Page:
Another Wednesday, another waistcoat! As the waistcoat evolution goes forward, I am pleased to present another creation from my home workshop. This one is the third variant, this time with some added ruggedness through the use of raw denim for the back piece. Raw denim being the fabric du jour when it comes to being a bit beardy and manly. Adding a bit of the vintage and workwear vibe as well. I have a fair inkling of what will sell!
Let’s cover the basics first though. What we have here is a variation of the classic basic waistcoat, front and back pieces, lining, pockets and cinch. End of. A dash of variety has been added through using different front and rear fabrics, the front being a decently heavy striped cotton twill (previously seen on the rear of Version 2).
Using narrow stripes in this way does mean taking a bit of care when cutting the fabric, ensuring that the lines end up vertical and that folds and creases end up neat. When done with care though, the result looks very impressive.
The rear this time is a raw 10oz denim. For technical reasons, and denimheadz will cringe now, the fabric has to be washed before cutting. This is due to the tension in the weave and letting it settle properly. The alternative would be a waistcoat that twisted out of shape when washed the first time (as if I’ve ever washed a waistcoat). Still, a very careful wash at a low temp was enough to get the fabric right, and I’d say 99% of the rawness has been retained. Rugged!
The combination of the grey/black twill and true blue denim is very pleasing, and while a full denim waistcoat can be a little on the cowboy side, I think this works well.
Inside, another variant of the flowery cotton lining. Such a nice little surprise to use these fabrics on the inside. This one was first considered a throwaway fabric and used on the Version One trial waistcoat as a sartorial joke. Since then I’ve been bitten by the floral lining bug and each waistcoat is more interiorally extravagant than the previous. Plus it adds a little of that Engineered Garment flavour to it.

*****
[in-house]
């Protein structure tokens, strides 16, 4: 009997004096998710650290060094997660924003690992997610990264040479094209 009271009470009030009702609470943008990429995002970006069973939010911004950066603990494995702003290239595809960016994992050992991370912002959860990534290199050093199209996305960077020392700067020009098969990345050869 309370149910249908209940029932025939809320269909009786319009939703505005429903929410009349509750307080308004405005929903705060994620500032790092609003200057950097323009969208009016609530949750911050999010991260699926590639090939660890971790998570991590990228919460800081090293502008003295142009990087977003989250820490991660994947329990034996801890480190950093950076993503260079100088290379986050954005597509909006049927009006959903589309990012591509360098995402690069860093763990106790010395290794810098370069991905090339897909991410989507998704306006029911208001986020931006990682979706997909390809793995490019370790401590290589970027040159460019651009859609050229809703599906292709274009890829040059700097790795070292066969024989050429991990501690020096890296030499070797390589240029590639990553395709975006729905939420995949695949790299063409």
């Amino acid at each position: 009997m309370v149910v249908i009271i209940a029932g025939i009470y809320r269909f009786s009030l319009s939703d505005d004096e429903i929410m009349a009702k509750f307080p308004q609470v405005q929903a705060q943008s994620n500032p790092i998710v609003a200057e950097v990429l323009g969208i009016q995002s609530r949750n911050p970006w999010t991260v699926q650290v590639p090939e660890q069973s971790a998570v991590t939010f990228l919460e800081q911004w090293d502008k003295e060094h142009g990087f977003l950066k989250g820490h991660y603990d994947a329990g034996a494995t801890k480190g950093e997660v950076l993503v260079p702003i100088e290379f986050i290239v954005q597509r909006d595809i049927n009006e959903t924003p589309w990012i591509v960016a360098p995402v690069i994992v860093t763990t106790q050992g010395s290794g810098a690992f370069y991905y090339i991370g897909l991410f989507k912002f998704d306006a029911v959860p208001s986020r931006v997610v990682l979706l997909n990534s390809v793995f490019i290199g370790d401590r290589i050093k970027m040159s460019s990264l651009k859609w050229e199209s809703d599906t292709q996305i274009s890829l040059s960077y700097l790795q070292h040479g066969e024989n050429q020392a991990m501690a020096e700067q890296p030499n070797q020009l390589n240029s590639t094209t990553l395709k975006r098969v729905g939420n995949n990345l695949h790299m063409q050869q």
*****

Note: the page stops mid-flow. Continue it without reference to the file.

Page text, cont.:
As with Version Two, we again have nice big horn buttons, possibly even a little too large. Surprisingly reasonably priced, so no point at all in going for the nasty cheap(er) generic ones. Hand-sewed on, of course, the machine just won’t do this very well. Which really applies for most garments you can buy as well, sooner or later the buttons just come off, usually due to the thread not being tied off properly.
A variant of the rear cinch, previously mentioned in my alarming exposé about the state of waistcoat buckles. Using the contrasting striped twill on the denim rear, with smaller horn buttons and two settings for the adjustment (fine tuning can be done by moving the buttons, a huge job for you, but a tiny job for your mother). An added dash was inserted by turning the stripes 90 degrees. Another creative touch!
Also notice on the rear the signature insert of the front material. I’m so pleased by how this looks that I’m planning to evolve this further. Added dash, but not in a silly way. It’s all about the details.
Not to forget the pockets. Only two this time, and square again, lined up so the stripes match well. Fully lined using the same fabric as the rest of the lining. And sized to hold a smartphone. Might as well make them actually useful, right?
That concludes the presentation of Waistcoat Project Version Three. You’ll no doubt be overcome with delight to hear that Four and Five are already near completion (followers on Instagram will of course be more than aware of this). Pay attention next week for another fine piece of armless attire!